Use this guide to visit and learn the latest geoscience details on Mount Hood, Newberry Volcano, and Mount St. Helens; the Channeled Scabland of Columbia valley; the Salmon and Columbia Rivers; the Klamath Mountains and the Cascades; vineyards of the Willamette Valley; the John Day Fossil Beds; and more.
The 33 geological field trips in this volume have been brought together in conjunction with the October 2009 GSA Annual Meeting in Portland, Oregon, USA. Showcasing the region's geological diversity, the peer-reviewed papers included here span topics ranging from accreted terrains and mantle plumes to volcanoes, floods, and vineyard terroir. Locations visited throughout Oregon, Washington, and Idaho encompass Astoria to Zillah.
More than just a series of maps, the accompanying descriptions, observations, and conclusions offer new insights to the geologic processes and history of the Pacific Northwest -- insights that will inspire readers to put their boots on the evidence (or perhaps sip it from a glass of Pinot!) as they develop their own understanding of this remarkable and dynamic corner of the world.
Individual copies of the volume may be purchased through the Geological Society of America online bookstore, http://rock.geosociety.org/Bookstore/default.asp?&catID=18&pID=FLD015, or by contacting GSA Sales and Service, firstname.lastname@example.org.
Book editors of earth science journals/publications may request a review copy by contacting Jeanette Hammann, email@example.com.Volcanoes to Vineyards: Geologic Field Trips through the Dynamic Landscape of the Pacific Northwest
Christa Stratton | Newswise Science News
GPM sees deadly tornadic storms moving through US Southeast
01.12.2016 | NASA/Goddard Space Flight Center
Cyclic change within magma reservoirs significantly affects the explosivity of volcanic eruptions
30.11.2016 | Johannes Gutenberg-Universität Mainz
A multi-institutional research collaboration has created a novel approach for fabricating three-dimensional micro-optics through the shape-defined formation of porous silicon (PSi), with broad impacts in integrated optoelectronics, imaging, and photovoltaics.
Working with colleagues at Stanford and The Dow Chemical Company, researchers at the University of Illinois at Urbana-Champaign fabricated 3-D birefringent...
In experiments with magnetic atoms conducted at extremely low temperatures, scientists have demonstrated a unique phase of matter: The atoms form a new type of quantum liquid or quantum droplet state. These so called quantum droplets may preserve their form in absence of external confinement because of quantum effects. The joint team of experimental physicists from Innsbruck and theoretical physicists from Hannover report on their findings in the journal Physical Review X.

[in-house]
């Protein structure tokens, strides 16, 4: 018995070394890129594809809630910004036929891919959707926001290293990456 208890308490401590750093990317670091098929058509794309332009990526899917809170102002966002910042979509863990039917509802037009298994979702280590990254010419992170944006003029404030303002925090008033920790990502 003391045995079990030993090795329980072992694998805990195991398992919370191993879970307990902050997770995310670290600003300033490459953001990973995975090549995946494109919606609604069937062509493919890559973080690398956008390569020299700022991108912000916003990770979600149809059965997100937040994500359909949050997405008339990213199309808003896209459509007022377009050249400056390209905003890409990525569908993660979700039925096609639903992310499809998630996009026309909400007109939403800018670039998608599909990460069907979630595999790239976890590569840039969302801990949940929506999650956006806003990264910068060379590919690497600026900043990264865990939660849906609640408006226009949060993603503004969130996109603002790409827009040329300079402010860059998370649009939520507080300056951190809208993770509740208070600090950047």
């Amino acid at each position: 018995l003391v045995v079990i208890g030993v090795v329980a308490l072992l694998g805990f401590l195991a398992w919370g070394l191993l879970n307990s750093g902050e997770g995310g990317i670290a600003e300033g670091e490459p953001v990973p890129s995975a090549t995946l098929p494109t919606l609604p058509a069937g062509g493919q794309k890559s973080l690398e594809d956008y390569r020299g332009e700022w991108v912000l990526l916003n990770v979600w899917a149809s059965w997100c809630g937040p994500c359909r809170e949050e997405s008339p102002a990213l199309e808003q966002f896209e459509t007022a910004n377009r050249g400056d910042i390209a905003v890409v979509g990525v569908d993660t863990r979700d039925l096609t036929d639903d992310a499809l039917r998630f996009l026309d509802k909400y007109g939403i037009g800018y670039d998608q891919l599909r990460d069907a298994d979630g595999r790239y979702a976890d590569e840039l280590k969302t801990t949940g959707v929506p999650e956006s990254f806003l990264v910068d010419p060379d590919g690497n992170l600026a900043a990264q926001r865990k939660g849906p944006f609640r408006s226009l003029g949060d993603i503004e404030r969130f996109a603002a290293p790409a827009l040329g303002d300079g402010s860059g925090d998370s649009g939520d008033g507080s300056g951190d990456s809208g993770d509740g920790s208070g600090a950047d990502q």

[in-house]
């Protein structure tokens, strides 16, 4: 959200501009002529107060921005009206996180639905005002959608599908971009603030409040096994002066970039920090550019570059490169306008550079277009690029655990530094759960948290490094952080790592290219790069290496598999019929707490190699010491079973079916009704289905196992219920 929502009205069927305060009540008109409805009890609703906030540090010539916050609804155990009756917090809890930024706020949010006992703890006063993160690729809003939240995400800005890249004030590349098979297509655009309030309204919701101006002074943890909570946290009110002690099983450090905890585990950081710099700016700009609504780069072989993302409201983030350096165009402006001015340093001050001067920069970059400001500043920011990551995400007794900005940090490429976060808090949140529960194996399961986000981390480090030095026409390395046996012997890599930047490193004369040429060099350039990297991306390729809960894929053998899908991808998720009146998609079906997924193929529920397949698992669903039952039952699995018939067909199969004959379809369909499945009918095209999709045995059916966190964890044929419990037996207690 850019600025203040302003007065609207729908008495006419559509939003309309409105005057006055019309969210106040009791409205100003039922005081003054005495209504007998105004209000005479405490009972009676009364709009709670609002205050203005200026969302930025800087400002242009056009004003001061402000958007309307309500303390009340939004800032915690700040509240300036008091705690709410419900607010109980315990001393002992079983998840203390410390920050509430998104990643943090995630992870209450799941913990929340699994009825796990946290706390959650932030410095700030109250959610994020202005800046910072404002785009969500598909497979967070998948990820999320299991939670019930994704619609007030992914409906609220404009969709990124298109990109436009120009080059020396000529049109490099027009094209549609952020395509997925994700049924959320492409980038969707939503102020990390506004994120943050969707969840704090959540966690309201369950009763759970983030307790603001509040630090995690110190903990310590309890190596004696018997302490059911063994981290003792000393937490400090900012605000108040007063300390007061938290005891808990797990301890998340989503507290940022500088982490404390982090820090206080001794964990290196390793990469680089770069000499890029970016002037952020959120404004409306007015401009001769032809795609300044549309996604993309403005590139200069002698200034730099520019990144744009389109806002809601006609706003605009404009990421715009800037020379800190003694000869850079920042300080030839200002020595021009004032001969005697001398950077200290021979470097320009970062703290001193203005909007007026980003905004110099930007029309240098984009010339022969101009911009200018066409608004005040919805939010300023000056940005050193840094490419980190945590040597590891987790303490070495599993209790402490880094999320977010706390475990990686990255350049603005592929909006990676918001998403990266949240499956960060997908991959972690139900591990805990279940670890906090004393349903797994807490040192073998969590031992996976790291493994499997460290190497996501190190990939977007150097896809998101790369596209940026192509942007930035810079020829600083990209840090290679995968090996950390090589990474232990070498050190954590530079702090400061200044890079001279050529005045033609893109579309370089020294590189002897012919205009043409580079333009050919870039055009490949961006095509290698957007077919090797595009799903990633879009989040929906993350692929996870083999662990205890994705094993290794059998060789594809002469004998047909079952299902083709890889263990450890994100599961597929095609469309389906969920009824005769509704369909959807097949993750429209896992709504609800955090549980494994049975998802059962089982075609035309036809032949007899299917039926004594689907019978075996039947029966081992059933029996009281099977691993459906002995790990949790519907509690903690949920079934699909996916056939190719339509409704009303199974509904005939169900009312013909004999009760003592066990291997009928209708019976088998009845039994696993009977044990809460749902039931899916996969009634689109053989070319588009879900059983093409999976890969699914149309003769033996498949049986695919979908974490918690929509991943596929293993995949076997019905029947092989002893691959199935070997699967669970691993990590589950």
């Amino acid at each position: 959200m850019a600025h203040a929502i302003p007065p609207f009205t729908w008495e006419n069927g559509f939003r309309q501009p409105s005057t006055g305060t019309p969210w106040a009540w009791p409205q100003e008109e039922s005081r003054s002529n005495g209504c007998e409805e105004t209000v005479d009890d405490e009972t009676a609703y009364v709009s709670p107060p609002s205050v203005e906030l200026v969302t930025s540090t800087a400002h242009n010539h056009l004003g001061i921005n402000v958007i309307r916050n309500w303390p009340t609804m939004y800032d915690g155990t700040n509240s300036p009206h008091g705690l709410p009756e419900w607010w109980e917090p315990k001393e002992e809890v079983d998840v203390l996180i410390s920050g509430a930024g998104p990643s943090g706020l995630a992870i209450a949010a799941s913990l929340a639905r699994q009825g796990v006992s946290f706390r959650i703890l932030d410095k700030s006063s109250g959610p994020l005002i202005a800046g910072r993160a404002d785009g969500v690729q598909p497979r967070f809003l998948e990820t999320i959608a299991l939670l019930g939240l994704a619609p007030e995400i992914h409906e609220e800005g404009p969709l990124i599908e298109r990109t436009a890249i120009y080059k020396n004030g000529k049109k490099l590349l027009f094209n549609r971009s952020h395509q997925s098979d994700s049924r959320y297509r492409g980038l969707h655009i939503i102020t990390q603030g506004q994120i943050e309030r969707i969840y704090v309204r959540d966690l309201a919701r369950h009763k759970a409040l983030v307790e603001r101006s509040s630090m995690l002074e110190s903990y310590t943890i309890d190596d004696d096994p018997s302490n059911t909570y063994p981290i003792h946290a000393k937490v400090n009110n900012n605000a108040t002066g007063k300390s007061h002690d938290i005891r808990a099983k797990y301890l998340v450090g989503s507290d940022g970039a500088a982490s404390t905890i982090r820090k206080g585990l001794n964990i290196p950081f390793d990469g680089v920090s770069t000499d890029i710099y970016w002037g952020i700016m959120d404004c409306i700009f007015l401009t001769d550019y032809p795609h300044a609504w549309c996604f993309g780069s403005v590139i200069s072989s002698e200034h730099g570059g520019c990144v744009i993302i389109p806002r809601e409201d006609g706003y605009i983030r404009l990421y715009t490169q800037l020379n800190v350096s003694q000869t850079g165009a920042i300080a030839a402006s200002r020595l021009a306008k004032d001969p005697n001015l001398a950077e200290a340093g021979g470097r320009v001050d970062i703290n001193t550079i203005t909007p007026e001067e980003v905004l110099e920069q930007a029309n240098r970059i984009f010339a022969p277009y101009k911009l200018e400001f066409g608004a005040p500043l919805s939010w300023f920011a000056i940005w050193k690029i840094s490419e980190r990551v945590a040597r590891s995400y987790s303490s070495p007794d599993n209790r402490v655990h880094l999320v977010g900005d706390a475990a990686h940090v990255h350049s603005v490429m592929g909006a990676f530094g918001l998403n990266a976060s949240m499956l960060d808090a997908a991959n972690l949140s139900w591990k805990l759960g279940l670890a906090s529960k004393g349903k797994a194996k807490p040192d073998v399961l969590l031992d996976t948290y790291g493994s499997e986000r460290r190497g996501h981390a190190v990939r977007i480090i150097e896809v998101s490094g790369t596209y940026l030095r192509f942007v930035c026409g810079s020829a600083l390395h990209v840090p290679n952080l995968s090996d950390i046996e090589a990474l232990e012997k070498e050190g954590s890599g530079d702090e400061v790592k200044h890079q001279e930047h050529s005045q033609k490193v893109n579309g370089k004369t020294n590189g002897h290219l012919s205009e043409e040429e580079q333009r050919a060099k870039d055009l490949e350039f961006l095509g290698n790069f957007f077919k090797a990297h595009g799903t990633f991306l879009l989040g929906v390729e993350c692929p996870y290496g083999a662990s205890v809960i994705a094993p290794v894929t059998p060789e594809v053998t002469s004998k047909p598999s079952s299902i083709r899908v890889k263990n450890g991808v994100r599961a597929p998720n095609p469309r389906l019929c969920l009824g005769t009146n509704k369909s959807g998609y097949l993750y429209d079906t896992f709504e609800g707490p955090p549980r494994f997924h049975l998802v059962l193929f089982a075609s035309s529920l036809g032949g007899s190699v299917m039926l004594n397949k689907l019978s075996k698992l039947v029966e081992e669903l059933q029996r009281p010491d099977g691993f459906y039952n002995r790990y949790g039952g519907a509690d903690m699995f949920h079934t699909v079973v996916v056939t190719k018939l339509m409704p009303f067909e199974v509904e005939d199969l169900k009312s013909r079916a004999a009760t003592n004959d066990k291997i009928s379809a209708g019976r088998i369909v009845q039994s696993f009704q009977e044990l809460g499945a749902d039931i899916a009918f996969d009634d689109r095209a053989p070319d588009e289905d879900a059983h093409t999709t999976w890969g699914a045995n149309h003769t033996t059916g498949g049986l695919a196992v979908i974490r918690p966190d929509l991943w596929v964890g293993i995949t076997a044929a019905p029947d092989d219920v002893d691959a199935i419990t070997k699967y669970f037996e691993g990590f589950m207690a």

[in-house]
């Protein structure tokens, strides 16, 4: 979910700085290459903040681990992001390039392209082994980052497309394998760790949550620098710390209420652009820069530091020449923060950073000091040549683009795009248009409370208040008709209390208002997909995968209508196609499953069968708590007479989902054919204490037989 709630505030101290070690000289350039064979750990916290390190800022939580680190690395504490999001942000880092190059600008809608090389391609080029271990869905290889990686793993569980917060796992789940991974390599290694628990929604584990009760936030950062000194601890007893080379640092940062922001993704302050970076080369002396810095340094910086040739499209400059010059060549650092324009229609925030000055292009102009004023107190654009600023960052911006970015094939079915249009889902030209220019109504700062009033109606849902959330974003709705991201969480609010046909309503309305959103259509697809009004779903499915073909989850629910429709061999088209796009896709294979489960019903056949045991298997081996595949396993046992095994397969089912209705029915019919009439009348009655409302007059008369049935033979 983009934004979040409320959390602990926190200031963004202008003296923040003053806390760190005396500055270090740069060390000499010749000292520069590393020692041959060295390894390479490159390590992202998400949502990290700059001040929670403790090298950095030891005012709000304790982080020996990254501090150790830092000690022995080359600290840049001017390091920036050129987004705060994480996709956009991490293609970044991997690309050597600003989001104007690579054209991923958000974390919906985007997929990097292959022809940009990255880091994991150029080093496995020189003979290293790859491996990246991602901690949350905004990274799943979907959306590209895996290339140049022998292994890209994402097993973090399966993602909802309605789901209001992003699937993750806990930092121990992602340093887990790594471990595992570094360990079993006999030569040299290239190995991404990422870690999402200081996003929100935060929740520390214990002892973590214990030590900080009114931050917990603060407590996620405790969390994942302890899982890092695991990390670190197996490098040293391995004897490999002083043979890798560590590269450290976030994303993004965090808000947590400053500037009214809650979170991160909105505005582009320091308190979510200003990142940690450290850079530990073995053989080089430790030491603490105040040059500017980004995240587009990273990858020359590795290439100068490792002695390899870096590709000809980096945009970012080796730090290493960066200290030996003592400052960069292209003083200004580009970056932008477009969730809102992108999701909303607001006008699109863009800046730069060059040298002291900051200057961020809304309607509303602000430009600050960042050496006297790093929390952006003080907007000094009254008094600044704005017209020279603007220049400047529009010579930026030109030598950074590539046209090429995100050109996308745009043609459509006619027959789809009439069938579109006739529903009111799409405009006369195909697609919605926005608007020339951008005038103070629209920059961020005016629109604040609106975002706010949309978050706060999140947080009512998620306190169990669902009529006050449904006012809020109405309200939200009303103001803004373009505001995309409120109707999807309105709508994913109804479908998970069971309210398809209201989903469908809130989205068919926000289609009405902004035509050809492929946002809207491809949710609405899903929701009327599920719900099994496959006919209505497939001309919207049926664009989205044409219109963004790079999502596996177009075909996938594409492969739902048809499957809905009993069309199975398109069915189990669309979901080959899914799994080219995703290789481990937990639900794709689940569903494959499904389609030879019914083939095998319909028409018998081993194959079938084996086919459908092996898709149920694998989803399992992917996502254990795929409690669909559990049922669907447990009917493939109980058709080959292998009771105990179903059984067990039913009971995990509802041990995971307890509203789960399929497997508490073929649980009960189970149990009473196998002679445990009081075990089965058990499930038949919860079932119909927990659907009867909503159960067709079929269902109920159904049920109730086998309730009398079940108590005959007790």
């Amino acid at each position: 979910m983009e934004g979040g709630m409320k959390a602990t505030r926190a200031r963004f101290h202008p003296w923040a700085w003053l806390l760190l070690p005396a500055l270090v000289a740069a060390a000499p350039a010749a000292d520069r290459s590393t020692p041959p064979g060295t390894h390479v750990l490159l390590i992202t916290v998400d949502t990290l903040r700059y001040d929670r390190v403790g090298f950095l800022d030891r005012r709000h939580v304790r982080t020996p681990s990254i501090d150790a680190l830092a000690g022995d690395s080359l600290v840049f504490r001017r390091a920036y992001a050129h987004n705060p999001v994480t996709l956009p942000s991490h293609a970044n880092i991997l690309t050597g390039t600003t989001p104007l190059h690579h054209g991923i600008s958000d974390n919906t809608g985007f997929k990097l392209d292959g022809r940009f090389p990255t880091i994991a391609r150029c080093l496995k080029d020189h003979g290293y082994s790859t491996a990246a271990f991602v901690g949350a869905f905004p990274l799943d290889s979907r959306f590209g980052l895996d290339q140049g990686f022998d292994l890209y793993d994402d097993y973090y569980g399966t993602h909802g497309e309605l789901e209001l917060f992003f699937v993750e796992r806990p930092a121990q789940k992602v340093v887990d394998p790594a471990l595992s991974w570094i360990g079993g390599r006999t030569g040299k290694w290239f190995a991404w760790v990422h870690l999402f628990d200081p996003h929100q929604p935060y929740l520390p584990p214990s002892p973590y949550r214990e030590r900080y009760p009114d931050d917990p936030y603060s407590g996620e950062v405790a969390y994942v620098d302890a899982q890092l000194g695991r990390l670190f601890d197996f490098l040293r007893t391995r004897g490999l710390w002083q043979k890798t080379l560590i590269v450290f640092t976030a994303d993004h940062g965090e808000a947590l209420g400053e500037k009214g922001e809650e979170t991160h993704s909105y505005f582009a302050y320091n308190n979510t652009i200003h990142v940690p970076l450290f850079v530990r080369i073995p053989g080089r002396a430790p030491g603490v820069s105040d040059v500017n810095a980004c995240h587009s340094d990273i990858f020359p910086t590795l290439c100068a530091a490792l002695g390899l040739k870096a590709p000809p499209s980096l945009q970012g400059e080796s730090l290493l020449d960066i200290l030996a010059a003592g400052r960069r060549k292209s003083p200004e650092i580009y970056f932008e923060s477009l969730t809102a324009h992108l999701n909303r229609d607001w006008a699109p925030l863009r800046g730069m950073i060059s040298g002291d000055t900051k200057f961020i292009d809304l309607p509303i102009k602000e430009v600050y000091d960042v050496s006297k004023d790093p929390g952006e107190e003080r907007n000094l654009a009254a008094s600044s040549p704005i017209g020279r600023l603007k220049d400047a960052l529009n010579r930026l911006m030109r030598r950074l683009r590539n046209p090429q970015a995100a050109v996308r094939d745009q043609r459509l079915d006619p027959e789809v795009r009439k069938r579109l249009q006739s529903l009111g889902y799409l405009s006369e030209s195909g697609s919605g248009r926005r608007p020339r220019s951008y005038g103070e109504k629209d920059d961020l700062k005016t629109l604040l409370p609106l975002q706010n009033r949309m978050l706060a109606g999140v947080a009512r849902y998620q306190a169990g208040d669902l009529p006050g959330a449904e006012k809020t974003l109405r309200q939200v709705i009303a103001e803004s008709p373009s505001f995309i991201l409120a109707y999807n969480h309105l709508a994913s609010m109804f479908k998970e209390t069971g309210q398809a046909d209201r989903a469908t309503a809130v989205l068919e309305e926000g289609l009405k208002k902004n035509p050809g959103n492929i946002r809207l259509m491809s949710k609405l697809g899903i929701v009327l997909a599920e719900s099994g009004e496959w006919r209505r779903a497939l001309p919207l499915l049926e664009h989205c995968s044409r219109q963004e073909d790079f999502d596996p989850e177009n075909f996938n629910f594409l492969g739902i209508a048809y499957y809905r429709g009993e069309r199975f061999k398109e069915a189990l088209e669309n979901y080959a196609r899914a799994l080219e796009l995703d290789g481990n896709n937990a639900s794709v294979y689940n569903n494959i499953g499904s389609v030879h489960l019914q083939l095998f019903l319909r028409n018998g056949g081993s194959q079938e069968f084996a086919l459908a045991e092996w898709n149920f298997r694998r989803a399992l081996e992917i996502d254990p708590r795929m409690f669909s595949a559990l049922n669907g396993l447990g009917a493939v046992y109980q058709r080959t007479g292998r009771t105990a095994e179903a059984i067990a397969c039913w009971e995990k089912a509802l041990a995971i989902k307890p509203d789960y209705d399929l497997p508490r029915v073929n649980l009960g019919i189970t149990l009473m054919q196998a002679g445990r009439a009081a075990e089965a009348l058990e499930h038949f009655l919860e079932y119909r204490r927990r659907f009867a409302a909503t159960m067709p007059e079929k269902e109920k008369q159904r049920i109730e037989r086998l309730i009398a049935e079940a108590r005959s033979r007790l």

“Our Quantum droplets are in the gas phase but they still drop like a rock,” explains experimental physicist Francesca Ferlaino when talking about the...
The Max Planck Institute for Physics (MPP) is opening up a new research field. A workshop from November 21 - 22, 2016 will mark the start of activities for an innovative axion experiment. Axions are still only purely hypothetical particles. Their detection could solve two fundamental problems in particle physics: What dark matter consists of and why it has not yet been possible to directly observe a CP violation for the strong interaction.
The “MADMAX” project is the MPP’s commitment to axion research. Axions are so far only a theoretical prediction and are difficult to detect: on the one hand,...
Broadband rotational spectroscopy unravels structural reshaping of isolated molecules in the gas phase to accommodate water
In two recent publications in the Journal of Chemical Physics and in the Journal of Physical Chemistry Letters, researchers around Melanie Schnell from the Max...
The efficiency of power electronic systems is not solely dependent on electrical efficiency but also on weight, for example, in mobile systems. When the weight of relevant components and devices in airplanes, for instance, is reduced, fuel savings can be achieved and correspondingly greenhouse gas emissions decreased. New materials and components based on gallium nitride (GaN) can help to reduce weight and increase the efficiency. With these new materials, power electronic switches can be operated at higher switching frequency, resulting in higher power density and lower material costs.
Researchers at the Fraunhofer Institute for Solar Energy Systems ISE together with partners have investigated how these materials can be used to make power...
16.11.2016 | Event News
01.11.2016 | Event News
14.10.2016 | Event News
02.12.2016 | Medical Engineering
02.12.2016 | Agricultural and Forestry Science
02.12.2016 | Physics and Astronomy